We are not being weak or being played when we "serve" our enemies as St. Paul encourages and Jesus actually commands (remember the strength you exercised the last time you bit your tongue rather than answer for evil done to you!  Even a weak fool can give in to his or her emotions and lash out.).  And we are stronger still by living into our Lord's assurance that "vengeance" belongs to Him; and it is affirmed in the Revelation that those who lust for the blood of faithful witnesses will stand before The Lord and will answer for their evil and their bloodlust - and this judgment is reserved for ALL who wish and do harm to another!  And we would all do well to remember this in the upcoming election season!

We are clearly not called to be "judge, jury, and executioner".  Those roles belong to the life we choose for ourselves irrespective of Christ Jesus and any supposed - and certainly limited - loyalty we have to Him; for it truly can be said that when we return evil for evil, we are affirming and defending self - not Christ.  In this we are compelled to ask ourselves, "When does an evil act become a righteous act?  ANSWER: It doesn't".  And when we do return evil for evil - OR - instigate evil, there is no "witness", no faithfulness, no "martyr"; only the life we demand to keep and defend for ourselves - the very life Jesus says we will lose one way or the other; the very life which is not ours to keep nor take - only to define by how much of ourselves we freely give.

In keeping with making disciples who make disciples - and becoming better disciples ourselves - we need to understand that in giving of ourselves so completely to others, we are entering into and purposefully developing relationships - not church "programs" which can almost be done mindlessly.  This is important for us to understand the difference because "programs" can be done without actually engaging in people's lives on a personal level in developing relationships - like the Food Pantry. 

This is not to suggest there are no useful "programs", of course (Sunday school is a "program" - and a necessary one for all ages of disciples), but we have to understand that an earnest relationship is where we give ourselves completely - or should - without reservation and without restrictions.  The "programs" involve a season, a finite period of time.  A "program" might be taxing to plan and implement but once it's done, it's done.  We disengage.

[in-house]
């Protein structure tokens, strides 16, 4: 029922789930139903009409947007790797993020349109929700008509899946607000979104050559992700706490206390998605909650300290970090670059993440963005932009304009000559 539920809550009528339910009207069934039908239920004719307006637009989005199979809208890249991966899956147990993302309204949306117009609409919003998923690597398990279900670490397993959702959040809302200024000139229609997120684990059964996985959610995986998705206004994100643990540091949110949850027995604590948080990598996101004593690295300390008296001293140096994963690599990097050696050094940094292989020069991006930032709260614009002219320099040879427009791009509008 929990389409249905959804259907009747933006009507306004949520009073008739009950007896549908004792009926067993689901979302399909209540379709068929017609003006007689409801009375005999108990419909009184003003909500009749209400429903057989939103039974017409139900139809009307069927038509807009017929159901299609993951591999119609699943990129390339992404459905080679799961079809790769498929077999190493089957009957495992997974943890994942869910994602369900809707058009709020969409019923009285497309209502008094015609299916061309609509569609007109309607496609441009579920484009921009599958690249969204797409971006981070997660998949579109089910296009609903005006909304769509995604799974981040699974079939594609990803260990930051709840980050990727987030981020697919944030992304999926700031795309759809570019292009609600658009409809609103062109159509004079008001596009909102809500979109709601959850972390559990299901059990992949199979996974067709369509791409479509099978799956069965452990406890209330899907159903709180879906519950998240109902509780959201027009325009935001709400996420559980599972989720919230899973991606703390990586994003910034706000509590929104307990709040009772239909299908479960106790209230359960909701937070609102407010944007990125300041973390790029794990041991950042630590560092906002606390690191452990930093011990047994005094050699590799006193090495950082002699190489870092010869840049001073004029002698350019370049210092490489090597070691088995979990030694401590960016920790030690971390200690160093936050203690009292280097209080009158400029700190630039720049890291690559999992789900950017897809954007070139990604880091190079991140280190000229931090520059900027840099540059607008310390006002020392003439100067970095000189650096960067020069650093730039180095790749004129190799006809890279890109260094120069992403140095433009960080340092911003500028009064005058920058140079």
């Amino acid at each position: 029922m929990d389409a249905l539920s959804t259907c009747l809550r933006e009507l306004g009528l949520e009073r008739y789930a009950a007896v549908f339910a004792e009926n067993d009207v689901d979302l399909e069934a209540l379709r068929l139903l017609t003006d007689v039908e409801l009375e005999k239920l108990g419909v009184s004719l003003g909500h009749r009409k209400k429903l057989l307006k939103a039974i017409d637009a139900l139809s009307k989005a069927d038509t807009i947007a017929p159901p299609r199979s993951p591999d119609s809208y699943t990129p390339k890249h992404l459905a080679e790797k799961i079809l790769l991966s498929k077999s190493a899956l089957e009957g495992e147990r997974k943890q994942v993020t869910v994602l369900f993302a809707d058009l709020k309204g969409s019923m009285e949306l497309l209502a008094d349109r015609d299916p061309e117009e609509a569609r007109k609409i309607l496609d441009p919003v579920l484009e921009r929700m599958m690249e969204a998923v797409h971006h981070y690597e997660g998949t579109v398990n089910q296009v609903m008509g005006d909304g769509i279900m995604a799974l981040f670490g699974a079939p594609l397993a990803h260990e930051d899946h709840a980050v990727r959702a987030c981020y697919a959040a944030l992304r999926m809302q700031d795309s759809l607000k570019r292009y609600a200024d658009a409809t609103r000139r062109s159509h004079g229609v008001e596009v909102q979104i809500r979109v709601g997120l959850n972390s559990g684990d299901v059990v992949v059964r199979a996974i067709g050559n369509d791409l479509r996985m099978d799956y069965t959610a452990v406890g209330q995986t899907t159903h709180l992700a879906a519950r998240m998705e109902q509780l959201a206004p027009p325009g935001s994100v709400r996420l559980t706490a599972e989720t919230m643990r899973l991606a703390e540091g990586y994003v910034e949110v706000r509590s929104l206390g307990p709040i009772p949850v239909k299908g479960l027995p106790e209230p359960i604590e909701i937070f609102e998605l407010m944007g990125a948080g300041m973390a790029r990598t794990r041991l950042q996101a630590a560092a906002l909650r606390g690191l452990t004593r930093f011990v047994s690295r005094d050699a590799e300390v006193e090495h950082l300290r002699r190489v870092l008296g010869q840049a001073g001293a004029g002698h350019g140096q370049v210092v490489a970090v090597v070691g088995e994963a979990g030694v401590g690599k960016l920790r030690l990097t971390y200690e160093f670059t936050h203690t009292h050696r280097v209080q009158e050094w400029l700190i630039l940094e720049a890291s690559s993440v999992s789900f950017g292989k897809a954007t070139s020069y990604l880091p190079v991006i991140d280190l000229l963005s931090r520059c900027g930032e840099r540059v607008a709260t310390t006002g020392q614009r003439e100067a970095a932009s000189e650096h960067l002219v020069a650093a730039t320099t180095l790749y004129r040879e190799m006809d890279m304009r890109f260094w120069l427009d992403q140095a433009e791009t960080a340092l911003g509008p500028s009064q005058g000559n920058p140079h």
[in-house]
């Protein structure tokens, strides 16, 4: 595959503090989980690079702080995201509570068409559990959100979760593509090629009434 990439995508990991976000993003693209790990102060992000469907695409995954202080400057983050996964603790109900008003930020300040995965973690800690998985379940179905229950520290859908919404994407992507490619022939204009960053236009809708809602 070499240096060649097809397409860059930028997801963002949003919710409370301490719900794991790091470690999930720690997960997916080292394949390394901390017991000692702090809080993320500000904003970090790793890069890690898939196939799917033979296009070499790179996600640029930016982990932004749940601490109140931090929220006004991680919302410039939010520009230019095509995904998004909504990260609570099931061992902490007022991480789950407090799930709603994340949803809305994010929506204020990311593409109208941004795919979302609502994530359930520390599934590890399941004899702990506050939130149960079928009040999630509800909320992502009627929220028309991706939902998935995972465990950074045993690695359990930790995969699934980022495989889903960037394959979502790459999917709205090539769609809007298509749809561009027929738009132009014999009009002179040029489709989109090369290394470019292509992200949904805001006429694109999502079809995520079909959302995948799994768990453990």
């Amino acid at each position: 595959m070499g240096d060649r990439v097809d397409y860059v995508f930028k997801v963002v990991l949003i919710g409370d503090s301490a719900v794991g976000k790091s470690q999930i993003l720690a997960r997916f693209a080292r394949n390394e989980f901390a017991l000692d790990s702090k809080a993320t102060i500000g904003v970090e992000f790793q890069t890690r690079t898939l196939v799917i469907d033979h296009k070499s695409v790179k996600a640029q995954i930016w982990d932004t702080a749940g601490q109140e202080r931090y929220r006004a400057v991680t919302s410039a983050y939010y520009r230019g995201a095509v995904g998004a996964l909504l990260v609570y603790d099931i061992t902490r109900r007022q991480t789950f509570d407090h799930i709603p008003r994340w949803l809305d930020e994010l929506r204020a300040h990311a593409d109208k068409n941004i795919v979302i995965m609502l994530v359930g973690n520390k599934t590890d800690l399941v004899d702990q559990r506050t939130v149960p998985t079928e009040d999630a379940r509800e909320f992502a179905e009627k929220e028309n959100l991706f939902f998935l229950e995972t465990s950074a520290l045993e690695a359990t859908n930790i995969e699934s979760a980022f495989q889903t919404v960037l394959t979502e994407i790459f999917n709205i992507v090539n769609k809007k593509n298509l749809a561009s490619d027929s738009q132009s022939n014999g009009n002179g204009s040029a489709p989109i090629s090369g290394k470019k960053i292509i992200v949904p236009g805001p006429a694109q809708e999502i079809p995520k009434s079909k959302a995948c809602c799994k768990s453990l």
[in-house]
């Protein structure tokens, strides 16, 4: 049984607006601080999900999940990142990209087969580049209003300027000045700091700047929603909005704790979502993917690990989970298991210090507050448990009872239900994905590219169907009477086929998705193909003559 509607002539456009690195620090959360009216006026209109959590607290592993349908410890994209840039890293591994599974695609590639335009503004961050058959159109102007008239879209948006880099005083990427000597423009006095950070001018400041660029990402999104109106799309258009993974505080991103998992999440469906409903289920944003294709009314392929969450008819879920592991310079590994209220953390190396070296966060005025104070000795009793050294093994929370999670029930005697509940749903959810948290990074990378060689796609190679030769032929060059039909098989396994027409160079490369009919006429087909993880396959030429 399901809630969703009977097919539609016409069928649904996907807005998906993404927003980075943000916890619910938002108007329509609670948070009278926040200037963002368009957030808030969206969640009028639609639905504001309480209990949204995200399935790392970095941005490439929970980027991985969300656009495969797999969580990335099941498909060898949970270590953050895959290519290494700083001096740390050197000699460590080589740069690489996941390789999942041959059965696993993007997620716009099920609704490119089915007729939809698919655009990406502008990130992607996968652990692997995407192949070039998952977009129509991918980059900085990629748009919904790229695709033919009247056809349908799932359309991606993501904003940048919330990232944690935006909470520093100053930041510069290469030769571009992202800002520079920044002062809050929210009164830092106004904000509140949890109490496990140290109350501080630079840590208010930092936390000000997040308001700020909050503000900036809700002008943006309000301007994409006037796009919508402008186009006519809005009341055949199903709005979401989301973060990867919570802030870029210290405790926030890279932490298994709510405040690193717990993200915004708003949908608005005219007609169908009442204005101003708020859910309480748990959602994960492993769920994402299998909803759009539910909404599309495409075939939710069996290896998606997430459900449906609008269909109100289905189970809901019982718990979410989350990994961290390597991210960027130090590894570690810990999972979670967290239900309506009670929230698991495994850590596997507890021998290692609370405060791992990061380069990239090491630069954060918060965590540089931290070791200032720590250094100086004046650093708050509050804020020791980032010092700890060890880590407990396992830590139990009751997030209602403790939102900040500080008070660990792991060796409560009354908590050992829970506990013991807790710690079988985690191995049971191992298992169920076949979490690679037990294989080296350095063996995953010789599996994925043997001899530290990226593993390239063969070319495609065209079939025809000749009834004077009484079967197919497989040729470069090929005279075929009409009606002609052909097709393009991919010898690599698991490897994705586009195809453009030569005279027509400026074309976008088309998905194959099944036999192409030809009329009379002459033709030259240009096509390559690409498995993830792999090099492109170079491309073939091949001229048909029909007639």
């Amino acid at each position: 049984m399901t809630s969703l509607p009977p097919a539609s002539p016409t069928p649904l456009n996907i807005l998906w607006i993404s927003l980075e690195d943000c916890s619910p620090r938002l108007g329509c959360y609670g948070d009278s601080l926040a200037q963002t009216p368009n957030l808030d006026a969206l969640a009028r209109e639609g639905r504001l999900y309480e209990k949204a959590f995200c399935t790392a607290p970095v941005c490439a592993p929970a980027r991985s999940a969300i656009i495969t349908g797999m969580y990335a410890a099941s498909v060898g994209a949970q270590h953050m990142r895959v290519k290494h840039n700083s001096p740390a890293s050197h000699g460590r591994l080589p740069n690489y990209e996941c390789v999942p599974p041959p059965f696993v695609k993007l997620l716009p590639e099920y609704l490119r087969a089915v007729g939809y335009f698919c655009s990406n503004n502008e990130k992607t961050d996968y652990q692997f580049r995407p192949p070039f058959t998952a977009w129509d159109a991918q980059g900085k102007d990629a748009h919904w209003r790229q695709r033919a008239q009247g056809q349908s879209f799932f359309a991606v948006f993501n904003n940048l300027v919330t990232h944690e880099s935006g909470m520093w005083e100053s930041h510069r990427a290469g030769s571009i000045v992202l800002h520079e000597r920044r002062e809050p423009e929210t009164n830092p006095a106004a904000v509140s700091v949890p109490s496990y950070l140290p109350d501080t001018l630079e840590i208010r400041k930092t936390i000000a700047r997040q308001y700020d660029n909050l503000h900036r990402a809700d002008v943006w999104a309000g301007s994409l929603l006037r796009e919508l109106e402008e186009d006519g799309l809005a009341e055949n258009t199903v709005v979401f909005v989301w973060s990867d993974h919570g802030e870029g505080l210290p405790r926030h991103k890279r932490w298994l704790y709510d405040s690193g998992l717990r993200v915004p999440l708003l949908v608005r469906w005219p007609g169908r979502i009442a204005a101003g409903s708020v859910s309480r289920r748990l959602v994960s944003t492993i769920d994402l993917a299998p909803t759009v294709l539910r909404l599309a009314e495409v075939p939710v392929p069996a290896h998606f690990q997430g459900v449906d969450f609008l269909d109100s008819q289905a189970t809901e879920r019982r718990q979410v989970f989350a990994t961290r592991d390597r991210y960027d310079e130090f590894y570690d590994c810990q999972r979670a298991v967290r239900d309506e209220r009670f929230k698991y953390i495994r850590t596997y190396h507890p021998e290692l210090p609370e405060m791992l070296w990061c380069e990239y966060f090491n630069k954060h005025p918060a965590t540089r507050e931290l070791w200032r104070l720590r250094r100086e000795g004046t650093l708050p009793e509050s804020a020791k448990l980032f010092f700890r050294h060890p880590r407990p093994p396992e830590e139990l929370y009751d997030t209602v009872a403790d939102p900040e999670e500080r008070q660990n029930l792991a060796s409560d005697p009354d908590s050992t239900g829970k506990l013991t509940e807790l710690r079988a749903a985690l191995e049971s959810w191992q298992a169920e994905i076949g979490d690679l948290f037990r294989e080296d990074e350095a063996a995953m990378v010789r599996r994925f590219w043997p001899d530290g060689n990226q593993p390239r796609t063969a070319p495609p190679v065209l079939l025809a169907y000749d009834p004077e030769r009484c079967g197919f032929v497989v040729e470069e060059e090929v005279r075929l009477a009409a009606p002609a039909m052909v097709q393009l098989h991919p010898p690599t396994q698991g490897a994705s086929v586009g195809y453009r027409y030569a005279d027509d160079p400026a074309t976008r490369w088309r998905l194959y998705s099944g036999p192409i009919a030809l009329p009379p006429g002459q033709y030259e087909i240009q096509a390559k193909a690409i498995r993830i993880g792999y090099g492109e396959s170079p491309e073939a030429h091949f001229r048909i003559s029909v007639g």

This must not and cannot be so with relationships; for I am convinced it is the blood AND the sweat AND the tears AND the bonds of relationships that are the "seed of the Church" as we witness in the early chapters of Acts.  While these relationships do not literally require spilled blood, they do require a devotion defined by how much of ourselves we are willing to give to those relationships for the sake of Christ and His Holy Church.  "Programs" designed to bring people into and introduce them to the Church can be useful - but only if and when we are willing to give of ourselves not strictly to the "program" itself but to the people who may come - the same people who will return only when they learn to trust not our "programs" but us ... we who are the Body of Christ Himself in the world today.

This is what is called "love".  "Love" is what we do rather than what we may feel, and it is the "labor" to which we are called.  This Love is defined by what we give - not by what is taken from us.  This Love is the cost AND the price AND the privilege AND the blessing of discipleship.  This Love is the life fully devoted to Christ in which we gain much more than we will ever lose - because the assurance which comes from our Lord is the assurance that Love -  fully giving and fully given Love - will build up and sustain the Church; nothing less.  Messiah's own blood was sufficient to make this kind of Love possible to even comprehend, so nothing less than our whole life will do.  For Him, for His Church, and for the fullness of life which is promised and reserved for the faithful witness - in the Name of the Father, the Son, the Holy Spirit.  Amen.